5. Similarly, does it eliminate an entire category of something (e.g., carbs) or, on the other hand, completely glorify something else to the exclusion of other things (e.g., all you need to be fit and healthy is yoga)? (YOGIS: I AM NOT KNOCKING YOGA!! IT'S AWESOME.) Headlines that completely trash (or glorify) categories of food, exercise, or the like are catchy and intriguing. Let's be honest -people can be lazy. We are inundated with more information than we ever have been. When we hear something so freaking simple, it's so tempting to want to be like - yes! I've found my Holy Grail! I will eliminate carbs and do yoga and I. Will. Be. Fit!! Again, careful. Overly simplistic answers are rarely the right ones.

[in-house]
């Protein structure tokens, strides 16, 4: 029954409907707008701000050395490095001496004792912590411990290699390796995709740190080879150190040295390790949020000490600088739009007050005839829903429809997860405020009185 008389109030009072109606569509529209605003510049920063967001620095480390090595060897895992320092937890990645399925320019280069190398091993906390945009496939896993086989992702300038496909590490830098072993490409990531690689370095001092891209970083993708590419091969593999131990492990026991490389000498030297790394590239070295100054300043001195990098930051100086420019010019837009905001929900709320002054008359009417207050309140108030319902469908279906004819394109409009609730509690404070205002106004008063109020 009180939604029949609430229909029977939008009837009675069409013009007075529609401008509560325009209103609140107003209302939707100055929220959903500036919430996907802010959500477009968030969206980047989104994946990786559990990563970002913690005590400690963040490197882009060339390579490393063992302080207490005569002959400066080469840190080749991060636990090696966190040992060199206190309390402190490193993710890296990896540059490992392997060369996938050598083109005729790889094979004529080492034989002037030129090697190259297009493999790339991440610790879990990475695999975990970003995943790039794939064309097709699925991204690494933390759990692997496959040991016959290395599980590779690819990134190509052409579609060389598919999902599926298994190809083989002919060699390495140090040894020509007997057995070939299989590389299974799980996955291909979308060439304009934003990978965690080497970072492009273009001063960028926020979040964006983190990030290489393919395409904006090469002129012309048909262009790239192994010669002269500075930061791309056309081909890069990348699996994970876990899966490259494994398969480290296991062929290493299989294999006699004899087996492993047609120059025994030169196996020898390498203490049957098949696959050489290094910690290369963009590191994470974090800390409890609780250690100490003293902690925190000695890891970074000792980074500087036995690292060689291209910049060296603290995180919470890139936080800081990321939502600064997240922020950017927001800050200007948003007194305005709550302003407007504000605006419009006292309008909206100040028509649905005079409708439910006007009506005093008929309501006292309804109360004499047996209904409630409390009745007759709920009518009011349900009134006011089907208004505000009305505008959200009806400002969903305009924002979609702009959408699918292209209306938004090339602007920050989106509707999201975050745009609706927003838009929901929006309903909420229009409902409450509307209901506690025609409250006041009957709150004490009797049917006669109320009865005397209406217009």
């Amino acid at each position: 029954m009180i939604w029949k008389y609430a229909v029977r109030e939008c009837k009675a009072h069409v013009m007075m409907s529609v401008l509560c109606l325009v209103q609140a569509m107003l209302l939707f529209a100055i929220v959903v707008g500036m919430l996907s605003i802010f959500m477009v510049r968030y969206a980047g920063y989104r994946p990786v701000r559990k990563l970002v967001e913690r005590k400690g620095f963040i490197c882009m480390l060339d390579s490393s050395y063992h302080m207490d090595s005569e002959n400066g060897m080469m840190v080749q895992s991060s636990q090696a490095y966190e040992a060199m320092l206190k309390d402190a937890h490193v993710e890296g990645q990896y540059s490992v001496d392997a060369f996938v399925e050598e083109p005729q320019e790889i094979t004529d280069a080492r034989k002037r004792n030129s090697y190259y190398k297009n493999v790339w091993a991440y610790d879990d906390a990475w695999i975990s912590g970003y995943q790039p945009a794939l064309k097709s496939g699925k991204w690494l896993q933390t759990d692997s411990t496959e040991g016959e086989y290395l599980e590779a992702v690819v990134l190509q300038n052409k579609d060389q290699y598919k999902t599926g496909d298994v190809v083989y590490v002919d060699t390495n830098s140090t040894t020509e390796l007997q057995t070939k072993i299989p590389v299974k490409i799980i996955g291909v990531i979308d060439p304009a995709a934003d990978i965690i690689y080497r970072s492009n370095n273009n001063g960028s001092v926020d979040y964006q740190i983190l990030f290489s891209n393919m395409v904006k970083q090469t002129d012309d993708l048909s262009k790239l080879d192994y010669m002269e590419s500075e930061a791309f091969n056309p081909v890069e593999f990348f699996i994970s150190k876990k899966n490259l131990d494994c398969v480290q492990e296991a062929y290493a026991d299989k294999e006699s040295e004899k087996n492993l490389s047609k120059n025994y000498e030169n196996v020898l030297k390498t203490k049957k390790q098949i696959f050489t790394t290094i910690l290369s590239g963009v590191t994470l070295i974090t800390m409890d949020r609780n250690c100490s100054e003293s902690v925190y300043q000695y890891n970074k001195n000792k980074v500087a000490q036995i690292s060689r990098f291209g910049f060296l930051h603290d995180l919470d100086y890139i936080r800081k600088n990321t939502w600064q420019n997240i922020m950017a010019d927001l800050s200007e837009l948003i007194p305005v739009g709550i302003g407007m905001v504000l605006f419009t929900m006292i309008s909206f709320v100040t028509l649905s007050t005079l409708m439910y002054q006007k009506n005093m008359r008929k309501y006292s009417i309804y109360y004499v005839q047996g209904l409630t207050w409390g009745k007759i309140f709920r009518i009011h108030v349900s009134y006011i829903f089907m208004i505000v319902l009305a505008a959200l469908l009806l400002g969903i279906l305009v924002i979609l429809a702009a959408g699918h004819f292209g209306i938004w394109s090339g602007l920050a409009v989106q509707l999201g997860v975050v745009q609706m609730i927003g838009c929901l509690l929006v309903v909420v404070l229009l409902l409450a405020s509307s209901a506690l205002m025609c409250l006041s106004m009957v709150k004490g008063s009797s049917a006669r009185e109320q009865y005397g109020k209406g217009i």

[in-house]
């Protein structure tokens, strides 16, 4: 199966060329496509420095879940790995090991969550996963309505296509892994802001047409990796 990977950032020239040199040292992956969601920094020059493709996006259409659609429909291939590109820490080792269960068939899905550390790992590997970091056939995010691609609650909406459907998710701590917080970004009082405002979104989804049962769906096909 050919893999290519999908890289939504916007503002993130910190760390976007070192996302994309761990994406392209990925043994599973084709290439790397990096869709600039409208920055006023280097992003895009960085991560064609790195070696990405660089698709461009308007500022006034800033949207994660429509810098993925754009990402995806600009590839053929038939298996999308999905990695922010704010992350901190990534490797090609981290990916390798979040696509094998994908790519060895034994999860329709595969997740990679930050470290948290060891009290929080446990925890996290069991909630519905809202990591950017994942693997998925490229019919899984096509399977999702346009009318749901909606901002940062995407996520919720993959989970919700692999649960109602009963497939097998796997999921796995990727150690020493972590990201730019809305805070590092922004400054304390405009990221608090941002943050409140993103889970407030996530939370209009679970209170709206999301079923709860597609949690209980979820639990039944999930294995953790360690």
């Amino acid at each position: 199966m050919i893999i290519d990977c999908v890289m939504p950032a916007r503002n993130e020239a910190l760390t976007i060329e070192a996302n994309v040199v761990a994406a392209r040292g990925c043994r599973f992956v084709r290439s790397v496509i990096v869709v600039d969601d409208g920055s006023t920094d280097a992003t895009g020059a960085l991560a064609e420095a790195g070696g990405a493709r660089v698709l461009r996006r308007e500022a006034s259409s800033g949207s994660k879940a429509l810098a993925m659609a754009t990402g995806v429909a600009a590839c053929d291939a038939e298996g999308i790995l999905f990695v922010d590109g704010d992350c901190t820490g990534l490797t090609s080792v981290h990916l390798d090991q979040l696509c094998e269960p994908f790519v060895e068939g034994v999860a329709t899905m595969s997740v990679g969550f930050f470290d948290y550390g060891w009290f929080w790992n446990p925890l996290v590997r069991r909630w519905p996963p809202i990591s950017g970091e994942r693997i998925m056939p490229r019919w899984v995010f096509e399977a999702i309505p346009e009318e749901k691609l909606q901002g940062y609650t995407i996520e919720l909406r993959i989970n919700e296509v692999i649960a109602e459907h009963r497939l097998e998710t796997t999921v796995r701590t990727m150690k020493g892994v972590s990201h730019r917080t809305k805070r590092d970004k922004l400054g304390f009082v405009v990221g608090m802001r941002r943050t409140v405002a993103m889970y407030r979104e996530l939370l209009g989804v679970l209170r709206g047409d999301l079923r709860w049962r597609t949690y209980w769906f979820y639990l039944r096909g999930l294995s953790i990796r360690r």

6. Does it sound too good to be true? Whenever I hear people talking about eating bacon and (organic, free-range, of course) eggs (inevitably fried in organic grass-fed butter), I just think 🧐. Something about it just gives me pause. If it gives you pause too, or just sounds too good to be true, you might want to dig a little further. Perhaps you will be pleasantly surprised. But perhaps it will be like when they told us that fat was the food of Satan, which basically meant eating a whole box of Snackwell's was cool because no fat, right? Unfortunately, life is complicated and so are the answers. They are rarely cut and dry, and they will change as the amazing people who dedicate their lives to medical and wellness research continue to study and find more. All I'm saying is to listen to the whole thing with a discerning and skeptical ear, and dig deeper when necessary. This may require asking your medical or wellness professional, who may honestly also be overwhelmed by the abundance of new information we receive each day.